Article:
Enabling Technology

Trading Up

Risk is something they’re used to at the American Stock Exchange, but it usually occurs on the floor. When the AMEX’s hr chief decided to outsource, she found that the back-office gamble was well worth the rewards by partnering with checkpoint hr.

by Andy Teng

Today, the manic pace that used to pervade the floor at 86 Trinity Place in Manhattan has been replaced by a more subdued atmosphere as electronic automation has met much of the need for manual intervention. Similarly, within the back offices, HR Vice President Catherine (Katie) Casey is enjoying a more leisurely pace of corporate life after the AMEX underwent a significant transformation during the past two and a half years in which the exchange was spun off from the NASD and sold to its members. During the transition, Casey served as the task master in charge of creating a standalone payroll function to serve its nearly 500 employees—most of whom are paid by the hour—and some 200 retirees who also receive regular checks. Casey faced no small challenge because at the time she was handed the project in late 2002, her bosses allowed just little more than three months to complete the transformation, which required the AMEX to wean itself from the payroll services provided by the NASD.

“My biggest fear was that people were not going to be paid and that there weren’t going to be any paychecks,” recalled Casey, who looked to outsourcing as the solution. Despite the doubts of a number of naysayer—whose ranks at times included herself—Casey with the help of Edison, NJ-based CheckPoint HR managed to have checks cut on December 26, the day after Christmas. In the three years since, the exchange has relied on its payroll service providers to keep the employees happy, much to Casey’s surprise.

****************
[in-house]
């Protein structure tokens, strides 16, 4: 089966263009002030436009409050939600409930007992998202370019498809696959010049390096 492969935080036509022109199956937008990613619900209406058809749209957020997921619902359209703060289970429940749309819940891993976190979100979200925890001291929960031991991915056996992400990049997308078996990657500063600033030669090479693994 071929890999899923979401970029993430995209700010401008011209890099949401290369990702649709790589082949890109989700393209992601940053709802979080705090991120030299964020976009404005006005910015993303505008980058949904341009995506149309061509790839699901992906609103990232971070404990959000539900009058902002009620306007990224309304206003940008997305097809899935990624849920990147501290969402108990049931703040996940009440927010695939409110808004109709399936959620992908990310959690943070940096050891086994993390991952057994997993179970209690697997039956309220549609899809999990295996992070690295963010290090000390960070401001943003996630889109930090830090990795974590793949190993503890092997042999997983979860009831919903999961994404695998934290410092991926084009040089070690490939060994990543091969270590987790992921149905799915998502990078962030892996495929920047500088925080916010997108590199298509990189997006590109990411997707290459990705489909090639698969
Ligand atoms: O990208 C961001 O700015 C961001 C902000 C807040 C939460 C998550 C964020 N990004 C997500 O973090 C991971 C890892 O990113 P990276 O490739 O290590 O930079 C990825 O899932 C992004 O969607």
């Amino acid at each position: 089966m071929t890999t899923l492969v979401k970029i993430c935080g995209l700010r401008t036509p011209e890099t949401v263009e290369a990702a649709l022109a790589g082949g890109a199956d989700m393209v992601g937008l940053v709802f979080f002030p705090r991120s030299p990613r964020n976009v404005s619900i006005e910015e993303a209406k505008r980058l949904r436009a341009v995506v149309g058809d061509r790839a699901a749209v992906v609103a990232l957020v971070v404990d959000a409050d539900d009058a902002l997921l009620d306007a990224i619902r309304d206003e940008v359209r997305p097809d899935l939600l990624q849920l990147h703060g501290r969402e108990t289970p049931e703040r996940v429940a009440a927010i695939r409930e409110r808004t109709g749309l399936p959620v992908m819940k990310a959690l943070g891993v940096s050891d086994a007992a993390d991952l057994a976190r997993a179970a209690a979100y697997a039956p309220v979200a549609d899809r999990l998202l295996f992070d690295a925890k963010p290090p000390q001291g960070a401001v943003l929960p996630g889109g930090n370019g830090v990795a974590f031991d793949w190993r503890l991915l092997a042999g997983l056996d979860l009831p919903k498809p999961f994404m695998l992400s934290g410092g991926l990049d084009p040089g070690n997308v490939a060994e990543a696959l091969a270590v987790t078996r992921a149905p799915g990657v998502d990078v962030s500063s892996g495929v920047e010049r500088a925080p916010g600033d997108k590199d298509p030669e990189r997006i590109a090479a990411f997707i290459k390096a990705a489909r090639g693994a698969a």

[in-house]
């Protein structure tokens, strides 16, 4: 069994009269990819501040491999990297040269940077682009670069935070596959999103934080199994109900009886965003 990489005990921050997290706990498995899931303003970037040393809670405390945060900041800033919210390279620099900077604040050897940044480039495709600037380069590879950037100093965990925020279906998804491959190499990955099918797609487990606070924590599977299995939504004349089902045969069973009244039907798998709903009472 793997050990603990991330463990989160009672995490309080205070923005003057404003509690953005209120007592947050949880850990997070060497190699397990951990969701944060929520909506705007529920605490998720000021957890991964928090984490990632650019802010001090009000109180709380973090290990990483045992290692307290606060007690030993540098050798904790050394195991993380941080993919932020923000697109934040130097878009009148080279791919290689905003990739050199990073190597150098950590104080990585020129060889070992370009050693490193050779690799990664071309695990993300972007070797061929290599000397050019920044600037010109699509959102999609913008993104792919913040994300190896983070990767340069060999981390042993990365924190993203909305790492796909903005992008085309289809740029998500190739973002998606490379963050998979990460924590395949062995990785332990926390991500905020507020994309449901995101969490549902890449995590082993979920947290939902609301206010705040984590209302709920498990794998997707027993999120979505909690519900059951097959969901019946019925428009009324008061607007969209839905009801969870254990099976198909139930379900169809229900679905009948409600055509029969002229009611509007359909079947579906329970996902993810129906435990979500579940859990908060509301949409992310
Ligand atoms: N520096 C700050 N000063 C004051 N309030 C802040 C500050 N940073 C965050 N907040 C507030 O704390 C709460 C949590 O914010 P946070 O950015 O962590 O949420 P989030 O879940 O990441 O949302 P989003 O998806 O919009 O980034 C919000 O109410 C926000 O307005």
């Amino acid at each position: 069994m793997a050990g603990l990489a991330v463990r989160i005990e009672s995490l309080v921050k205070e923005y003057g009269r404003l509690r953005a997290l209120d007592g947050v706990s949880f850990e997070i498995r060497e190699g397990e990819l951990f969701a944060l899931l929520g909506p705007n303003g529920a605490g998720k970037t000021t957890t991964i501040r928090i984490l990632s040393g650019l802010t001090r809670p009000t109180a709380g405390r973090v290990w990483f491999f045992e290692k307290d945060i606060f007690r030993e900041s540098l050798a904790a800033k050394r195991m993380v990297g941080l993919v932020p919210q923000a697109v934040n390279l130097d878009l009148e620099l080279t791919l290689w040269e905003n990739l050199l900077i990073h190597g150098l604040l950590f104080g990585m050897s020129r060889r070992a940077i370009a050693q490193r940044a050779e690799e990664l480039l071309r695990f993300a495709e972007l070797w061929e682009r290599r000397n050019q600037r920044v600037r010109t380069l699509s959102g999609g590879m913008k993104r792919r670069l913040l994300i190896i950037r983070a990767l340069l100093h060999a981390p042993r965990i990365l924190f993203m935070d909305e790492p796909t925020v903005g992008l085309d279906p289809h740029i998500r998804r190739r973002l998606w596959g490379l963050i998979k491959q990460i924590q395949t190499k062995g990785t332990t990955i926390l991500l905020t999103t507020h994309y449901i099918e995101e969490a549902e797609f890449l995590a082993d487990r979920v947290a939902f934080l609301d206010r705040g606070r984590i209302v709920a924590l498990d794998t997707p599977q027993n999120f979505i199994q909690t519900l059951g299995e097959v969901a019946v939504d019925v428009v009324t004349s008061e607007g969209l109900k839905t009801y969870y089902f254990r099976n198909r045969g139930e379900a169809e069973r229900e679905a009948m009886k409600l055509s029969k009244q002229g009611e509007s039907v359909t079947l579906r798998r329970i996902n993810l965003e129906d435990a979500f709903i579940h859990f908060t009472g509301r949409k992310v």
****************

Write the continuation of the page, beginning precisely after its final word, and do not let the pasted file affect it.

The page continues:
“When I look back on the fact that I undertook this in September with an absolute drop-dead date of December 26, I must have been out of my mind,” she reflected.

THE SPIN-OFF IMPACT
On any given day, tens of millions of equity shares are traded at the Amex. Add in bonds, exchange-traded funds (ETFs), and options, and you’ve got billions of dollars changing hands each year. The institution has grown markedly over its century-long history, partly because it relies on staffers to come up with innovative products and services. The exchange has always been a high-pressure environment in which to work, but when the NASD, decided in 2002 to spin off the AMEX, Casey and the rest of her department were about to feel a different kind of pressure.

Under NASD ownership, many HR functions were processed through the parent company’s HR department and charged back to the AMEX at what Casey said was a high rate. These costs included PeopleSoft and HR and benefits administration costs. Even before the divesture was announced, Casey said she thought her department could have realized savings by moving these functions out of the NASD.

When the decision to sell was handed down, Casey had no choice but to begin planning the transfer. The AMEX was faced with a number of critical questions: how to shift payroll functions from the NASD without disrupting the employees; until a buyer is found, what sort of HR system can effectively bridge the exchange’s interim needs; and with a small existing staff, how can Casey accomplish all of these goals by the December 26, 2002 deadline?

“It was more work and more risk because it wasn’t really starting with a clean slate. Because we were still owned for the next two years by the NASD, yet we had separated out this function and reintegrated it back to the AMEX. And we weren’t certain who the new owner of the AMEX was going to be,” she recalled.